Jeff wants a top-rated law professor to be his personal tutor. He doesn’t want to pay. However, on the blog, Jeff can’t seem to get his facts straight or provide the normal discussion that takes place. He just wants to diss the professor as an ego trip.

      “Thus, I have to wonder what is the purpose of this blog.”

      One has to wonder the purpose Jeff is on Turley’s blog dissing Turley every time Jeff responds. It has become comical.

      “Were I a student in his GW law class”

      You would not have the aptitude to be accepted and your thin skin would immediately disintegrate with one comment from the professor or any differing comments from the class.

      Jeff is a guy who can’t defend his position so he tries to drag down the people higher on the ladder. Originally I thought he was here for intelligent discussion but now everyone knows the truth. He is a rabid leftist who gets his jollies dissing Turley even though Jeff is ignorant of the subjects under discussion.

    2. I smell a fart in here. Oh wait that is Jeff S who opened his mouth and emitted a noxious odor from thence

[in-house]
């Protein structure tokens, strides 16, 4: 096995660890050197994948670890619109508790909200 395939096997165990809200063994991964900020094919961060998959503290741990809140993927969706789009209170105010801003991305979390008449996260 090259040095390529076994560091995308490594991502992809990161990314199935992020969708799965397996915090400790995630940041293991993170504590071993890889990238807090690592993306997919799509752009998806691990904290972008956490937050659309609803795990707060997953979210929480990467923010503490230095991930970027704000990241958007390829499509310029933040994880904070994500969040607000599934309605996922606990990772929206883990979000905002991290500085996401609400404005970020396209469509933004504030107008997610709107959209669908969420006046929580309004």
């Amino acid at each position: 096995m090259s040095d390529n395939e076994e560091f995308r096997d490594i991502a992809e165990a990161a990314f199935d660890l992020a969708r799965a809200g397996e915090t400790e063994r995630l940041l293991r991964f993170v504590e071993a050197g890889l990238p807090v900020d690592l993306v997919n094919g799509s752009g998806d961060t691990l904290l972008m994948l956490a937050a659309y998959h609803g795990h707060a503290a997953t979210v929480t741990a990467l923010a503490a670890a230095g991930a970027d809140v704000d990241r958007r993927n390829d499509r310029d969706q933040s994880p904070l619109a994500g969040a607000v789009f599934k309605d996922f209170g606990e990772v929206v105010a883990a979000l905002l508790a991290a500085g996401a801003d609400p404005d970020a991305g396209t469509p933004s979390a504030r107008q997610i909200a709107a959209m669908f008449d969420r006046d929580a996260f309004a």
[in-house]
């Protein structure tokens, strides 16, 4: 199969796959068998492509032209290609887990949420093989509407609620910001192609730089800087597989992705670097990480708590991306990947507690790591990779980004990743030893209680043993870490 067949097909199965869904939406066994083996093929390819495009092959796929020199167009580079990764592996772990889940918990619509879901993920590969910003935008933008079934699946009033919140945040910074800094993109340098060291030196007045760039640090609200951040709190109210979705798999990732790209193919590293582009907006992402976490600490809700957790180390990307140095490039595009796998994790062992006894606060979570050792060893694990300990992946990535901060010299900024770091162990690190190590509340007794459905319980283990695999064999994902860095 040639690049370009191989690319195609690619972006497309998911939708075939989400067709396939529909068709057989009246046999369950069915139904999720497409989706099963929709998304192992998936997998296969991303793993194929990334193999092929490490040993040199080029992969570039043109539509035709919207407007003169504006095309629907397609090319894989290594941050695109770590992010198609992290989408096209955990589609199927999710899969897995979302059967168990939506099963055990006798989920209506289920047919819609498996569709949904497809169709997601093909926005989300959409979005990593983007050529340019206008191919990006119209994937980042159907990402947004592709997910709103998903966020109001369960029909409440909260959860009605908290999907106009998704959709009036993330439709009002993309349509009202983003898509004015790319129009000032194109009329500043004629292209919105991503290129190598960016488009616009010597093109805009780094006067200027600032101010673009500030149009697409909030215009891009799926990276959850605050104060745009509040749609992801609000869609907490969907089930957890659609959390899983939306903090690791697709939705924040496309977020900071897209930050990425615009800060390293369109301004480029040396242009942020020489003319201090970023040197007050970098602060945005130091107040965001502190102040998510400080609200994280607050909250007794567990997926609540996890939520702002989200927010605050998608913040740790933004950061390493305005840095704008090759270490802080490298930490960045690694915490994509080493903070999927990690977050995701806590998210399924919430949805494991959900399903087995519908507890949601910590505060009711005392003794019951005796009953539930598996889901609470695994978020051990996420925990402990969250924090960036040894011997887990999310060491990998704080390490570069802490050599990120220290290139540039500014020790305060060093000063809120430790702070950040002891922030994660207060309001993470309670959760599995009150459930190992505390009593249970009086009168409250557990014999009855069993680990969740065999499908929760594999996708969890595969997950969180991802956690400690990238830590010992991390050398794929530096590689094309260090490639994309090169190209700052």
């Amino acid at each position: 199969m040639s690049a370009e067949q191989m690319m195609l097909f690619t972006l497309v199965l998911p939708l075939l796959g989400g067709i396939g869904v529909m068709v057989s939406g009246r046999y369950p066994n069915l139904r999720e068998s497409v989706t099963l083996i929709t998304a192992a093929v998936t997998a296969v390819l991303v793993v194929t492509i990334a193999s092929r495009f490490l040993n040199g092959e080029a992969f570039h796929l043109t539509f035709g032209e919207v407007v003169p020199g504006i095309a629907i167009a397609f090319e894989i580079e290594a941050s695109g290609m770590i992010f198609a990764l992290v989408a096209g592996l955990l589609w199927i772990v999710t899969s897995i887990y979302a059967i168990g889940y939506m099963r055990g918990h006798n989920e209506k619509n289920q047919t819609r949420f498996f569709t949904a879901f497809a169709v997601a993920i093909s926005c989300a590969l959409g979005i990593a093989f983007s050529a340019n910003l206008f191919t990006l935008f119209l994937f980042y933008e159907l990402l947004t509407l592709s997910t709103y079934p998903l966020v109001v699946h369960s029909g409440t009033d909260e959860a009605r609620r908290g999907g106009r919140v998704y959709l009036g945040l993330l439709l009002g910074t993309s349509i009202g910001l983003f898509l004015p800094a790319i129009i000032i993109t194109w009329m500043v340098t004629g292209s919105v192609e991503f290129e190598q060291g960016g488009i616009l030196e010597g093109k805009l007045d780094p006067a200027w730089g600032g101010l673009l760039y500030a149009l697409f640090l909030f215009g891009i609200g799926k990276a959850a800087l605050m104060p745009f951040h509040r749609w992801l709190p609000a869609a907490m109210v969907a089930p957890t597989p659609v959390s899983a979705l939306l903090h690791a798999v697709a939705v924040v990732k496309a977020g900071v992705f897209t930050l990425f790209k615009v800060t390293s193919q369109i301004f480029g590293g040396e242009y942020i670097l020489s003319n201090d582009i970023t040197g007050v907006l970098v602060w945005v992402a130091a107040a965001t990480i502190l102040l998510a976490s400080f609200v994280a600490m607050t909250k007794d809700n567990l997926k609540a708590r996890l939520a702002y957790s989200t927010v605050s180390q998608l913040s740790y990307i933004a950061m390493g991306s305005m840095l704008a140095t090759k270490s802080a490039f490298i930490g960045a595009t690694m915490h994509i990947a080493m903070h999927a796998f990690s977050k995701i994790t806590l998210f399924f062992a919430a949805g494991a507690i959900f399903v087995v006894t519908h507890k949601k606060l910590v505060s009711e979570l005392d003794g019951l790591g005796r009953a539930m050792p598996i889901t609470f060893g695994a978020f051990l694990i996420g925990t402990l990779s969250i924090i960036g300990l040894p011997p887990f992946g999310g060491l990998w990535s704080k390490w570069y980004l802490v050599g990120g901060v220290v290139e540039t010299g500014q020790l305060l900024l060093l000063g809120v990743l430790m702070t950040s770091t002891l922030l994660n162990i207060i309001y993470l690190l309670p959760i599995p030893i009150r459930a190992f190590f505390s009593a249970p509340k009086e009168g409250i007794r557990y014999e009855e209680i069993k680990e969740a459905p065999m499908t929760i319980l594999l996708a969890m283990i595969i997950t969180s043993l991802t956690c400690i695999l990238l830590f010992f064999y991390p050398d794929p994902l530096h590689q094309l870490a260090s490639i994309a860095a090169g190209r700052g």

3. Why then do you read his blog? His blog brings to light news/events that are not covered anywhere else. This is the best nearly up to the minute coverage of first amendment and free speech issues and academic freedom. I would put the question to you: explain why a cell phone company’s censorship different than censorship by a social media platform? I think you have completely missed the point. What you should analogize is that both social media and a cell phone platforms are private businesses that have contracts and terms and conditions with its users. So why is one private business transaction different from the other? That analysis has nothing to do with who is speaking to whom. That does not factor into the legal analysis nor is it a distinction that democrats have made. I would like to see what their response to this analogy would be. Verizon, for instance, as a phone platform is not subject to the 1st Amendment just like Twitter. the 4th amendment does not apply to Verizon either. If it wanted to broadcast what was said in a phone conversation, the only remedy to the persons on the call is a civil suit for invasion of privacy–but even that would only occur if private type information was disclosed. Both platforms are protected from liability for anything a user says. I don’t see any logical difference. Once a platform reaches such control on the market, it can become a ‘common carrier’ and be regulated. Verizon is a common carrier for purposes of telephone service so the government can regulate it. As a common carrier you can’t discriminate. But take that out of the hypothetical, as does Turley, there is no difference in reasoning or logic as to why the two platforms be treated differently. Justice Thomas recently wrote about how he thinks social media needs to be regulated as a common carrier in order to stop the ad hoc, arbitrary decisions about who can and cannot speak. That is one way the government can force itself into a private business transaction. The other method would be through civil rights acts of the various states regarding non-discrimination in places of “public accommodation.” So far courts have ruled that social media is not a public accommodation so it can continue to discriminate. However, if a state would merely state in its civil rights acts that social media is a public accommodation, then social media becomes a place of public accommodation for that state. Then add as a protected class “political affiliation” and thenTwitter could not treat people differently based on their political views. About 20 states say that you cannot discriminate on the basis of political affiliation or beliefs when it comes to employment by private companies. However, none of those states have yet to make political affiliation as a protected class with regard to public accommodations. I believe that as soon as red state legislatures figure this out, we will begin to see this put into practice to limit discrimination. Less discrimination is a good thing. Do you agree or do you believe that some thoughts and speech should be subject to discrimination?